2:153–64. Reprinted in Martin Joos (ed.), Readings in Linguistics.Chicago and London:
University of Chicago Press, 26–31.

Chomsky,Noam (1957). Syntactic Structures. The Hague and Paris: Mouton.

Chomsky, Noam (1986). Knowledge of Language.New York: Praeger. Chomsky,Noam
(2000).New Horizons in the Study of Language and Mind.Cambridge: Cambridge University

Gabelentz, Georg von der (1901 [1891]). Die Sprachwissenschaft. 2nd edn.Leipzig: Tauchnitz.

Lightfoot, David (2000). The spandrels of the linguistic genotype.In Chris Knight, Michael
Studdert-Kennedy & James R.Hurford (eds),The Evolutionary Emergence of
language.Cambridge:Cambridge University Press,231–47.

Matthews, Peter (2001). A Short History of Structural Linguistics. Cambridge: Cambridge
University Press.

Meillet,Antoine (1903). Introduction à l’étude comparative des langues indo-européennes.

Saussure,Ferdinand de (1969 [1916]). Cours de linguistique générale.Paris: Payot.

Smith,N[eil] V.(1994). Competence and performance. In R.E.Asher (ed.), Encyclopedia of
Language and Linguistics.Oxford:Pergamon,Vol.2,645–8.(giriums.blogspot.com)

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Introduction to Linguistics part 1

Because we have a word language,we assume that there must be some corresponding entity for the word to denote However, the linguist Saussure (1969 [1916]:19) points out to us that ‘language is not an entity’. Defining something like ‘The English Language’ turns out to be a difficult task.Part of the problem is that the language has so many different aspects.We can view it as a social fact,as a psychological state,as a set of structures,or as a collection of outputs.A language is a social fact, a kind of social contract.It exists not in an individual,but in a community.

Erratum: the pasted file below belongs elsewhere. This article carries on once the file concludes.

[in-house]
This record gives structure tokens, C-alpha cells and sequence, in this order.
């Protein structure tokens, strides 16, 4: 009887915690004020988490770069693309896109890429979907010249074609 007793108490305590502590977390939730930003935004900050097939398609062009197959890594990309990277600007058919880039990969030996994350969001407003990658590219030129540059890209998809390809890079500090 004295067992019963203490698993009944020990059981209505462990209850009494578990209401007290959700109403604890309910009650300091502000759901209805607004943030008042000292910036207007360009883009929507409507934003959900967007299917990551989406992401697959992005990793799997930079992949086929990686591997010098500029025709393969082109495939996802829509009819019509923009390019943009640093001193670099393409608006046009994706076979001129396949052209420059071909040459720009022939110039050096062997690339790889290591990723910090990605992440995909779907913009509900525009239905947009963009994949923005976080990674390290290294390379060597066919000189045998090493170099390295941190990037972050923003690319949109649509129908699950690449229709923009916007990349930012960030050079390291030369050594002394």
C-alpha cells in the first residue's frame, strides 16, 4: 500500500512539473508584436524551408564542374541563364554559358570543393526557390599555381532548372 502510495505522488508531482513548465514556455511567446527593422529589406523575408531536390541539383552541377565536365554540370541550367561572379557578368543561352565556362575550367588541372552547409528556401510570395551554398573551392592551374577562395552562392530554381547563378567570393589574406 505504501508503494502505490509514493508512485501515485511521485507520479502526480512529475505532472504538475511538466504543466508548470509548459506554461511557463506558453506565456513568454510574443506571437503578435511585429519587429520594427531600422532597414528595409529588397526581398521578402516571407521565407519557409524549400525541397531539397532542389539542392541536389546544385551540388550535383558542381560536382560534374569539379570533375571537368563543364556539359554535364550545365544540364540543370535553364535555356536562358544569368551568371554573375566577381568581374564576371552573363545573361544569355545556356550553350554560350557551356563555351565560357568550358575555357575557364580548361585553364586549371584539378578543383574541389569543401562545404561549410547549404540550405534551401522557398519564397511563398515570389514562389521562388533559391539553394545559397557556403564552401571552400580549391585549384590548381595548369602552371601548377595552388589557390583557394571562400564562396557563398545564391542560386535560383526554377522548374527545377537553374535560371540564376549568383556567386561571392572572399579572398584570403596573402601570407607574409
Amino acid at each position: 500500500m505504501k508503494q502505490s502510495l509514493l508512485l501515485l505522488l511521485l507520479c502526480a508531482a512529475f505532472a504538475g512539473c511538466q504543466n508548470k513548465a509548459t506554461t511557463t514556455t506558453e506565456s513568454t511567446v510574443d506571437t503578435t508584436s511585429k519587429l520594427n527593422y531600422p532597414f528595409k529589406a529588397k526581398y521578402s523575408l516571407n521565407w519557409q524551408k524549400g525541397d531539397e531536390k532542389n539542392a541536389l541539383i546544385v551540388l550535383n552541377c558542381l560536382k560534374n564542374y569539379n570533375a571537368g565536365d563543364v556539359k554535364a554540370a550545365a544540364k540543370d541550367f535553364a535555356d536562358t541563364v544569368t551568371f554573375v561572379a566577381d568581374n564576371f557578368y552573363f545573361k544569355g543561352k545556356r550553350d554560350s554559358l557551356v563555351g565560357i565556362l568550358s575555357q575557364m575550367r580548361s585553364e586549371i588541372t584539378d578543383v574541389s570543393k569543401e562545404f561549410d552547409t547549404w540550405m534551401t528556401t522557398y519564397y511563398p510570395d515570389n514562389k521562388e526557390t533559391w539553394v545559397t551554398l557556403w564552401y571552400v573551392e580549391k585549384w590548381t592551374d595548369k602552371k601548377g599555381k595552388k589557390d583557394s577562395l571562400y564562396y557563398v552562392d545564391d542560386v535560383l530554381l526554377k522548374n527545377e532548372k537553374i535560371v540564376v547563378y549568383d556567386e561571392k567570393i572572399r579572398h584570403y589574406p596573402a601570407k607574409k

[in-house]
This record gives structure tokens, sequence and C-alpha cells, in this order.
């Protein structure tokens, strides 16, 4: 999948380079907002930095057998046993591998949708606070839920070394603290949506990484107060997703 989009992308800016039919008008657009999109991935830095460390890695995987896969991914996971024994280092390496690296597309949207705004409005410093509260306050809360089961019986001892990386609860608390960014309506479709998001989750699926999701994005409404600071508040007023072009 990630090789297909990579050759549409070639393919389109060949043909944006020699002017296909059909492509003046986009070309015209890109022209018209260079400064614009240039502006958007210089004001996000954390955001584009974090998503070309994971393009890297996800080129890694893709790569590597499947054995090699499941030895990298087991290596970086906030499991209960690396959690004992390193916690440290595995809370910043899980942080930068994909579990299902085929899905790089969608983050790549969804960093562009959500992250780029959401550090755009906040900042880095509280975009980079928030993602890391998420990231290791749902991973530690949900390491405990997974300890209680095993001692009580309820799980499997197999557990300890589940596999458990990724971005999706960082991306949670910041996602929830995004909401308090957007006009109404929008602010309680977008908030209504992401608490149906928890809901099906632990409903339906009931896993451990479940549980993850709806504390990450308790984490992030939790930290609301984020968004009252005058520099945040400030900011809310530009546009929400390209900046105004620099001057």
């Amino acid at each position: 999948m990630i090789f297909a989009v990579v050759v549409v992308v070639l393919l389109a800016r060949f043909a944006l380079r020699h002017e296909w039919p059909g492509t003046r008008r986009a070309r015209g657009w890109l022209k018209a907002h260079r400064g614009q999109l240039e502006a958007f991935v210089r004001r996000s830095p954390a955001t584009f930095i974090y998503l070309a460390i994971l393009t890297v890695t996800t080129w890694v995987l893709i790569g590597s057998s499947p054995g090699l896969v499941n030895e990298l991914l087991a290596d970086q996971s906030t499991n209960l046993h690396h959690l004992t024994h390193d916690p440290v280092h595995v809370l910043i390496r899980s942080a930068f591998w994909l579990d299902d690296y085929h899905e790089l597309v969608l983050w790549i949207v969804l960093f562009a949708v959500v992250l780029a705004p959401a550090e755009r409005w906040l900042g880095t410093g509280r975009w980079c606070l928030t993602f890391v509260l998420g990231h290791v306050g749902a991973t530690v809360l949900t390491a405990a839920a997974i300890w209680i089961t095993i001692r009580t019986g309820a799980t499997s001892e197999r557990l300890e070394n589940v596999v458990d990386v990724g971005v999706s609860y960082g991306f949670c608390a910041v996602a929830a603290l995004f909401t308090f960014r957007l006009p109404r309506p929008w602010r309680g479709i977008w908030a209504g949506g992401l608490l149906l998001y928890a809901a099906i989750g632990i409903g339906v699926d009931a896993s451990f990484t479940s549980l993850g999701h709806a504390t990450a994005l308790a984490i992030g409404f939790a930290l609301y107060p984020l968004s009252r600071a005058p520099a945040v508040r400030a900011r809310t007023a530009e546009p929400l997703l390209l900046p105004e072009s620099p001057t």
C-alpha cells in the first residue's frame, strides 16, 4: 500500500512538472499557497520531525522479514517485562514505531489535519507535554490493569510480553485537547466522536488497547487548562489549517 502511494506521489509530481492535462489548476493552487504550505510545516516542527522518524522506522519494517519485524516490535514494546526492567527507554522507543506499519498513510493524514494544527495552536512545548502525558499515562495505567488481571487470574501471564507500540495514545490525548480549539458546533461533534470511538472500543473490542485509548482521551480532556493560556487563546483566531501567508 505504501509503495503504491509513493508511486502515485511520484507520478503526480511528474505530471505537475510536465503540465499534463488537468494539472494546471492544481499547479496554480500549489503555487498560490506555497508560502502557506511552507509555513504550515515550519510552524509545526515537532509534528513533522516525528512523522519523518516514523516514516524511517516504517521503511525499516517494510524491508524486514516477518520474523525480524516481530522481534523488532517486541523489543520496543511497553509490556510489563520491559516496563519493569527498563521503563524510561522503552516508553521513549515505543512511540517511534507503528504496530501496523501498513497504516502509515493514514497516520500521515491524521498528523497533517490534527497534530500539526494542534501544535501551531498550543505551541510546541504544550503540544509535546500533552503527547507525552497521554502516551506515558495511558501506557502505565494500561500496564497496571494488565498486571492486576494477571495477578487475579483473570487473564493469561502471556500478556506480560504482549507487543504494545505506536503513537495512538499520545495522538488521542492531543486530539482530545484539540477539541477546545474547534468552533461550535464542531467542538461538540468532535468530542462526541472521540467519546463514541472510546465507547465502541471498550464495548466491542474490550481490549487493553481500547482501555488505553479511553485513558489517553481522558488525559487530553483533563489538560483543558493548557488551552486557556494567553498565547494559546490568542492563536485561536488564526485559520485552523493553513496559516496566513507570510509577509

It is a treasure buried by the practice of speech in people belonging to the same community,a grammatical system which has virtual existence in each brain, or more exactly in the brains of a collection of individuals;because language is not complete in any individual,but exists only in the collectivity. (Saussure 1969 [1916]:30.

A language can also be viewed as a mental reality. It exists in the heads of people who speak it,and we assume its existence because of people’s ability to learn languages in general and their practice in dealing with at least one particular language.‘ [A grammar is a mental entity,represented in the mind/brain of an individual and characterising that individual’s linguistic capacity’(Lightfoot 2000:231). Note that Lightfoot here talks of a grammar rather than of a language,but one possible definition of a language is precisely that it is the grammatical system which allows speakers to produce appropriate utterances.‘Grammar’ has as many meanings as ‘language'.